7/10: A good doctor; praising God
6/10: One meal a day; sleep; hard work
5/10: ChocolateMonogamy; Guinness; Yoga; a lot of booze
4/10: Two raw eggs;
3/10: Work less overtime;
2/10: Bacon
1/10: Water from a wishing well
0/10: Pearls
No score: Good food; stem cells

Back soon with: Does a sense of humour help you live longer?

Secret no.19 Mountain walking

Centenarian Nellie Sillitoe celebrated her 70th birthday by climbing Mount Snowdon in Wales. Nellie and her husband Reginald were keen mountaineers and climbed peaks in Austria, Italy and Switzerland – a pastime that son Richard, now 71 himself, gives credit for Nellie’s longevity.

18163636_2fc37dc769“My parents were great mountain walkers,” he told the local Stoke Sentinel. We were brought up in that environment, being taught to love the outdoors. I think that all those years of mountaineering were very beneficial. (It may also have had some impact on Richard’s choice of career – he is a professor of geology).

Richard’s account suggests other factors may also have played some part in his mother’s long life: “She has always maintained her mobility and made sure to get lots of fresh air and ate a fairly scrupulous diet. Her most exceptional trait, echoed by a number of people, is that she’s never been known to say a bad word about anyone. She always sees the best in people.” And perhaps in situations. Asked what she thought of her 100th birthday, Nellie said: “It’s just like any other day. You have to make the best of this world.”

But sticking with mountaineering for a moment, is it credible that it could have played a significant role in Nellie’s longevity?

Plausibilty rating: 9 out 10. At first glance, it seems unlikely that mountaineering would improve longevity. It is not without its risks, which the US National Centre for Health Statistics helpfully catalogues each year: So we know that if you choose to climb above 6,000m in the Himalayas then your annual risk of death is around 11 in 100. Even routine mountain climbing puts you at the not insubstantial risk of death of 1 in 1,750. However – though the Stoke Sentinel is not clear on this point – it seems more likely that Nellie and her husband in fact took part in what the NCHS categorises as ‘mountain hiking’. Fortunately for this the chance of death, er, plummets to 1 in 15,700. That still makes it more than twice as risky as scuba diving but it’s certainly not base jumping (1 in 60) or grand prix racing (1 in 100).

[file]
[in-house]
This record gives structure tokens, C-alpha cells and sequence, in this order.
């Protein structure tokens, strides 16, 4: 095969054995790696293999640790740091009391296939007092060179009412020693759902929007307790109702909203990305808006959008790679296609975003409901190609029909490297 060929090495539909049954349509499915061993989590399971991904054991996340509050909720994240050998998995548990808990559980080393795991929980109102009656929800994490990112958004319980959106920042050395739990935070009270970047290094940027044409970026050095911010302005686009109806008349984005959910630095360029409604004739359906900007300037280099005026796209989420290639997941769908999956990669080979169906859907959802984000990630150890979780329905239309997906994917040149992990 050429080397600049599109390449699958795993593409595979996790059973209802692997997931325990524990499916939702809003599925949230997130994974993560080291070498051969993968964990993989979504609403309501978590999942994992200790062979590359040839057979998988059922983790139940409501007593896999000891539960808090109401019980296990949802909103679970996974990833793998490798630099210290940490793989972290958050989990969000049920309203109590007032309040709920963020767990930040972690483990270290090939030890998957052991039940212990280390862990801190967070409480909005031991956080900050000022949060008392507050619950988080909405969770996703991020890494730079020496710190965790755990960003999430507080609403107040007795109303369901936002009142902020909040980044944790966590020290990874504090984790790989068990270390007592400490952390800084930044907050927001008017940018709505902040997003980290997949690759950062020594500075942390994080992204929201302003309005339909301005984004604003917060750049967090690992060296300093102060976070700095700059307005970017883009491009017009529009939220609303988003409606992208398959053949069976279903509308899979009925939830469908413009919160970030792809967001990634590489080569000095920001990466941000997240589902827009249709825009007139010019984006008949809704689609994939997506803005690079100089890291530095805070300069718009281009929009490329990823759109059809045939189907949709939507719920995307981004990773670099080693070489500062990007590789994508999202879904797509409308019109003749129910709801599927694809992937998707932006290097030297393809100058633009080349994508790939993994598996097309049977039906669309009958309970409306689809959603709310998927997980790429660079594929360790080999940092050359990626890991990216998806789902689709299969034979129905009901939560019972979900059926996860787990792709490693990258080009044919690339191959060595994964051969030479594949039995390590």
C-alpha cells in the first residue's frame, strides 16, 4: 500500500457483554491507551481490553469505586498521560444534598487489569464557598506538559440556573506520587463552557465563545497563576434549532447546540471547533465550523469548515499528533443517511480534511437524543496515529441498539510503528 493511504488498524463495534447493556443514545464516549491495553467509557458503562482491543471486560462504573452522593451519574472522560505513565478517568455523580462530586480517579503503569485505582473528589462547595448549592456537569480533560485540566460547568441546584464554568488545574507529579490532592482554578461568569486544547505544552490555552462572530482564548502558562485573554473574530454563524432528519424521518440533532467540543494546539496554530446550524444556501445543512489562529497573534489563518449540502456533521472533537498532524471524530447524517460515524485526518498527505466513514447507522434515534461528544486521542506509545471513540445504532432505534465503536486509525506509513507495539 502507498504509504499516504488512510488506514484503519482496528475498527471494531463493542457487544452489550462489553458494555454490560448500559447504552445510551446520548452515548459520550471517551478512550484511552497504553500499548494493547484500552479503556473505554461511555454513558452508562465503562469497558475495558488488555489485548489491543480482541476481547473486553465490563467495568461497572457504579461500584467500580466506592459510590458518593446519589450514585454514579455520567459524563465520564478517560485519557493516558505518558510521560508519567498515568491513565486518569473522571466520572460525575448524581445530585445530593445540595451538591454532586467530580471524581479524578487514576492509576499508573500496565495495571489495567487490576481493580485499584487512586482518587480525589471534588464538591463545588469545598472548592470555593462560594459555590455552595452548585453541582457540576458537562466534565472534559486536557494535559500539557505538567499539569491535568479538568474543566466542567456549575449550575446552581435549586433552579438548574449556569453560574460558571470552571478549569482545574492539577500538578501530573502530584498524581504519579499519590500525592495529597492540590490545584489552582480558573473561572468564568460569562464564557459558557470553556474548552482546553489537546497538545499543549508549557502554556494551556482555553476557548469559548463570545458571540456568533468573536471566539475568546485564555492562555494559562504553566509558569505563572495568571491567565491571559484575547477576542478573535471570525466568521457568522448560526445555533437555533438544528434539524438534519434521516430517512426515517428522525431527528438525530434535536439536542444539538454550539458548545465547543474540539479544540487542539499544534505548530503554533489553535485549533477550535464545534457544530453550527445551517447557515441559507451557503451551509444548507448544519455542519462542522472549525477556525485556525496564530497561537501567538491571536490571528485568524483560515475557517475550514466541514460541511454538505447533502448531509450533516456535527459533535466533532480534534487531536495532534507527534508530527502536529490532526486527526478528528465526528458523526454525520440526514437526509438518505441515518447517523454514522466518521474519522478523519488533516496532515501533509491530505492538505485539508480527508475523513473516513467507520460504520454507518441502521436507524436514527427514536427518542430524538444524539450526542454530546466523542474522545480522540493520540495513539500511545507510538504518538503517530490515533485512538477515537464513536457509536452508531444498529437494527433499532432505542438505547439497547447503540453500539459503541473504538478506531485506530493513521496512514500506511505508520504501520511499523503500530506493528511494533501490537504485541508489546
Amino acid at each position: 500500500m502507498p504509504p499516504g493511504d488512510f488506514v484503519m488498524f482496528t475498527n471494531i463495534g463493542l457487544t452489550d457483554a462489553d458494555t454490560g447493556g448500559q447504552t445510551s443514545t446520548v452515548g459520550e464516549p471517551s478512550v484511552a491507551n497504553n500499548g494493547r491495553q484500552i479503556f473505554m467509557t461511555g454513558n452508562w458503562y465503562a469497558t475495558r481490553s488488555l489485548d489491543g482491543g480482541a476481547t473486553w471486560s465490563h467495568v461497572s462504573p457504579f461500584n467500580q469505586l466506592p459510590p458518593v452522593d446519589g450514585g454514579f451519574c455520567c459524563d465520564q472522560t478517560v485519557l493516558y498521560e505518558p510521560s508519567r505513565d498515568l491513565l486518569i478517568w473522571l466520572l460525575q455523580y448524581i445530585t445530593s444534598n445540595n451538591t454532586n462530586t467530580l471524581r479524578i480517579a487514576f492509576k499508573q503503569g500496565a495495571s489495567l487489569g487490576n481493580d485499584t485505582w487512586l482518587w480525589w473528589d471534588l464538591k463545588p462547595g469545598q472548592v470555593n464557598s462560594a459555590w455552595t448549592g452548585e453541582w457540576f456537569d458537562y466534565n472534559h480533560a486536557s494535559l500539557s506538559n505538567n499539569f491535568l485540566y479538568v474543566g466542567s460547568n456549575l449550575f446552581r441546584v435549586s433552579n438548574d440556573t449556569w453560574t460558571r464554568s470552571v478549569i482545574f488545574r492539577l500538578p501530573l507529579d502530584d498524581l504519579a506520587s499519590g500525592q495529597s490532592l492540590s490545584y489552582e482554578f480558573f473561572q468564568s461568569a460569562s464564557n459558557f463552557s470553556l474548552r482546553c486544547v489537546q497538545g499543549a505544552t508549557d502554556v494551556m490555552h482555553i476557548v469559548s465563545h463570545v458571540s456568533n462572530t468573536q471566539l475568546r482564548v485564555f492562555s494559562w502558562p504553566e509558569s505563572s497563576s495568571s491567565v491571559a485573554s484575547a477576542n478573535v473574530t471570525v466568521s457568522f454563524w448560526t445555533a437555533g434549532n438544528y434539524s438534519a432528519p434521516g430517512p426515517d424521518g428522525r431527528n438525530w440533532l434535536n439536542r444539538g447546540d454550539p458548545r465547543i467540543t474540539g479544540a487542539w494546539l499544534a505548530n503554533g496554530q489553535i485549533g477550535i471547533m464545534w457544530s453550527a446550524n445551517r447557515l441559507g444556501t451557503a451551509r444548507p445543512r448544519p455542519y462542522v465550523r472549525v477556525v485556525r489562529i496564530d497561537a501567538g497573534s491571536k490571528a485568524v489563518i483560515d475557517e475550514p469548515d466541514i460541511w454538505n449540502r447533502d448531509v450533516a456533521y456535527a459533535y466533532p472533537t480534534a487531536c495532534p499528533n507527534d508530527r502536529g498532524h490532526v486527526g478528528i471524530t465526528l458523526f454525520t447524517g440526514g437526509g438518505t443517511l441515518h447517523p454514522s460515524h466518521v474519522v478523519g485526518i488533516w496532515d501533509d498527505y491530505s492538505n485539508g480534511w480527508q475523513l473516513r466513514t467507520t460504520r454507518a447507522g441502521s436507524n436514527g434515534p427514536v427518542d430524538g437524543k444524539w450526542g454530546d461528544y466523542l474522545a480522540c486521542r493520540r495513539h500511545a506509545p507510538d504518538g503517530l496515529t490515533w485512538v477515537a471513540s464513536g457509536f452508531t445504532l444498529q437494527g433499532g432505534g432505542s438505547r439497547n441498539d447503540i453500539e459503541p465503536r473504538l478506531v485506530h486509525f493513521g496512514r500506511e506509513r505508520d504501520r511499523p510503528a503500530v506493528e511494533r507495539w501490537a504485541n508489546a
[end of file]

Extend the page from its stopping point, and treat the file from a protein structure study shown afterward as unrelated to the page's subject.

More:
So if the risks of mountaineering/mountain walking aren’t such an issue, what about the benefits? These, in turns out, are substantial. The British Mountaineering Council says that regular brisk walking will ‘improve performance of the heart, lungs and circulation, as well as lower blood pressure‘, while regular walking ‘has been shown to reduce the risk of chronic illnesses, such as heart disease, type 2 diabetes, asthma, stroke and some cancers’. And don’t get them started on the mental health benefits: walking ‘heals our brains, helps us concentrate, makes us more creative and can help treat depression’. But does it add years to life? Plenty of studies suggest it does. One, in 2012, found that regular, moderate physical exercise such as brisk walking could increase life expectancy by several years. Normal weight people who exercised for at least 150 minutes a week lived over 7 years longer than people who were inactive or obese.

So there we have it. Mountain hiking really could be responsible for some of Nellie’s longevity. It alone may not have got her all the way to 100 but it could well have helped.

photo credit: Mt. Goryu via photopin (license)